Different non-time varying covariates were tested and the most significant was the disease stage. Possible future exploration might include time varying covariates such as season during the trial and exacerbation severity.

The dropout mechanism was assumed to follow a missing-at-random (MAR) pattern and was found to be better described by a log-logistic distribution. This choice was reasonable because the observed dropout rate due to exacerbations was low [e.g. for Data 2 less than 3% (97 subjects) and for Data 3 less than the 2% (12 subjects) (13, 14)] and because the majority of the dropout was caused by adverse events that justify further the choice of independency of the mechanism from efficacy.

It is worthy to note that the covariate inclusion and the dropout model in the final model did not dramatically improve the model performance as can be seen in the simulation-based diagnostics (see Figs. S5–S7, S8 and Fig. 2). This can be explained by the fact that the covariate that was included in the model did not create a big drop in the DIC and by the fact that the dropout values observed in the dataset were really small, almost negligible.

The analysis of the three datasets revealed that the two-state model was able to identify the drug effect in heterogeneous COPD populations (i.e. different disease severity and exacerbations rates) involving drugs with different mechanism of action. It is noteworthy that for Data 1, Data 2 and the low EOS subset of Data 3, the two-state model confirmed the results reported using the standard negative binomial models (13, 14) and, in addition, for Data 3 the two-state model was able to detect a drug effect that was not significant using the negative binomial. An additional advantage of the two-state model was to identify potential drug effect showing increased transition rate from state 2 to state 1. Note that with the standard negative binomial approach the direction of the drug action would not be identifiable. Moreover, the analysis performed on the drug interaction with the severity of the patient showed that for data 1 the drug effect was relatively stronger for moderate to severe patients (transition probabilities of the placebo arm were separated and higher than the treatment arm), whereas in the Data 2, drug effect was larger in the sub-group of very severe patients, see Fig. 4. This result is of particular interest as it may help to identify the population in which the drug may be more efficacious but as no mechanistic explanation is available further investigation should be done to validate the finding.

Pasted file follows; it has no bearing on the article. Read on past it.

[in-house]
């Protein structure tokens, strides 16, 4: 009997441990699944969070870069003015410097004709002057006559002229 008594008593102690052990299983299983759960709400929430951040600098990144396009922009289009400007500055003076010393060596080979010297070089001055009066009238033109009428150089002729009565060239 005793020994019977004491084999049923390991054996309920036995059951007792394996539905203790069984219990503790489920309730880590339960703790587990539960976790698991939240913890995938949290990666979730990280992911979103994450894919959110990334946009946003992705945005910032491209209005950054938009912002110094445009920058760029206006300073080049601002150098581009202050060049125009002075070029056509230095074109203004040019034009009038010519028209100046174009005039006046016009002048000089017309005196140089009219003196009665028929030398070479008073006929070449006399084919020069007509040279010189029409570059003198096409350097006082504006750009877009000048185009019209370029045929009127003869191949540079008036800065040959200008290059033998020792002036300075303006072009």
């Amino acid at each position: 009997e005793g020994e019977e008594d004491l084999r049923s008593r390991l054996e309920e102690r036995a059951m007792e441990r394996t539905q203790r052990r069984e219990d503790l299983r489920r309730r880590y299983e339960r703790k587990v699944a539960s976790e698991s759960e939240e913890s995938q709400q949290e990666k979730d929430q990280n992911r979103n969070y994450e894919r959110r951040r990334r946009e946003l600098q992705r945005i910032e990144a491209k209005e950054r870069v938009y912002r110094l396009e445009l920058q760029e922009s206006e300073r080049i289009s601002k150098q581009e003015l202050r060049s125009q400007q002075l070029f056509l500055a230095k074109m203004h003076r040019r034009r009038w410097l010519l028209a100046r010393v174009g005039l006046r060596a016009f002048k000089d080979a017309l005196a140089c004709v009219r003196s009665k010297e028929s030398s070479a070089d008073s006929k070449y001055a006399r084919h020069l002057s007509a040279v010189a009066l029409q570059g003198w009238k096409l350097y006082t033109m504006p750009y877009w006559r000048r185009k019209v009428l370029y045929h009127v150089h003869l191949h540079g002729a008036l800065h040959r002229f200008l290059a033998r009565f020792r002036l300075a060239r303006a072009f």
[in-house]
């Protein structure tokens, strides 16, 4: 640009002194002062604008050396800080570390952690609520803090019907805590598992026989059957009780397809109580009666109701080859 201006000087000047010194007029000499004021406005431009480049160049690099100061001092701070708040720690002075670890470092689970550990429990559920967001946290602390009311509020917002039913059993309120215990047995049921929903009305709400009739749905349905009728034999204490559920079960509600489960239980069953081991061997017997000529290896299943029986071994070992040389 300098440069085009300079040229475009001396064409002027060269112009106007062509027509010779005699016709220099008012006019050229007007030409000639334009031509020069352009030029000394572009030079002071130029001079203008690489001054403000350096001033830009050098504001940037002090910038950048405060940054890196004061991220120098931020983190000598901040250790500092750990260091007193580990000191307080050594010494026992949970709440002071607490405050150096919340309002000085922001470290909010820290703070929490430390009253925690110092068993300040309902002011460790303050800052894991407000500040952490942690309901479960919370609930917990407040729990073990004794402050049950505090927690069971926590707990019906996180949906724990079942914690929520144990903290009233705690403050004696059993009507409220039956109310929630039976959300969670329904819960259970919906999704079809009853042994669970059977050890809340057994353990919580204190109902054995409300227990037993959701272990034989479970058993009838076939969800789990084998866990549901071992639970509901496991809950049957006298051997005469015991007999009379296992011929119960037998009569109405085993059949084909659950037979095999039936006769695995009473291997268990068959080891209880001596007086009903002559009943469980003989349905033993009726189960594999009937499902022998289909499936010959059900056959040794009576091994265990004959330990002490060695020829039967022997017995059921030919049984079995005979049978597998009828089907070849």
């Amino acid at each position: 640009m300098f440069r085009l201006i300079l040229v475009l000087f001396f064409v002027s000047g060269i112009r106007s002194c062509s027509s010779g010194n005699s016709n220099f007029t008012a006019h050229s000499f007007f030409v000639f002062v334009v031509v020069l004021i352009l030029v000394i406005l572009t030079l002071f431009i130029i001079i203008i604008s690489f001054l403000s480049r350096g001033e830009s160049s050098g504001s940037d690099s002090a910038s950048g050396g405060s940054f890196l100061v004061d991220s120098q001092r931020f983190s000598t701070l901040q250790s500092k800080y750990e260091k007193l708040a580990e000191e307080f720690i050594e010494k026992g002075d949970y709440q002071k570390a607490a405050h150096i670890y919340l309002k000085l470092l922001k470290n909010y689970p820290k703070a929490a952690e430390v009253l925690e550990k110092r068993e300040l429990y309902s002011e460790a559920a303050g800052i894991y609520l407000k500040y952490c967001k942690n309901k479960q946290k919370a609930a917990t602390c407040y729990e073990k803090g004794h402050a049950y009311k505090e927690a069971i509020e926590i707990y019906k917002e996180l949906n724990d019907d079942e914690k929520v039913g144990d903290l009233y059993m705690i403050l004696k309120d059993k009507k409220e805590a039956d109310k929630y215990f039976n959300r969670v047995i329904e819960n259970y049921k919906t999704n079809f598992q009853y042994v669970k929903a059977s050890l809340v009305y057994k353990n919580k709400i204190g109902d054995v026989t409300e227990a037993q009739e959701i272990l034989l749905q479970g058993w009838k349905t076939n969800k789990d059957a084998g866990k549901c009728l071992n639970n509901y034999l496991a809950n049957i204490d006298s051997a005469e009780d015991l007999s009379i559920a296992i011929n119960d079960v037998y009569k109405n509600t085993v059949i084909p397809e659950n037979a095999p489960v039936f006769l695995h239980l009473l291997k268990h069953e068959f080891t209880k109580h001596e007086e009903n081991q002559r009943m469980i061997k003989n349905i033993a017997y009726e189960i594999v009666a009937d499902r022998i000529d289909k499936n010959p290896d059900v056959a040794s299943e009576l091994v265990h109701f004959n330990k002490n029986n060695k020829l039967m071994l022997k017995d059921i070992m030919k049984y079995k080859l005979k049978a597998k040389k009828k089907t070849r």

A useful application of the final model was to evaluate drug effect under different study designs as shown in Figs. 5, 6. Using Data 3 we observe that reducing the study duration up to 4 months or reducing the number of subjects up to 100 per arm would not compromise the detection of a drug effect. This is an important result as it suggests it would be possible to shorten the study length and so reduce the trial cost without compromising any drug effect identification.

The extrapolation capability of the two-state log-logistic model to 6 months and 12 months using parameter estimates obtained from Data 1 with only 3 months data was reasonable, see Fig. 7. The predictions at 12 months were slightly deteriorated but overall the estimated drug effect at 1-year was well predicted using only 3 months’ data. Therefore, these results suggest that the model can reliably be used in simulation framework to explore the compound behaviour in different drug development setting.

Note that these design investigation findings are difficult to generalize as they are bounded to the dataset under analysis (i.e. dataset rate of exacerbation; size of the drug effect), so further efforts need to be undertaken in the future for model refinement.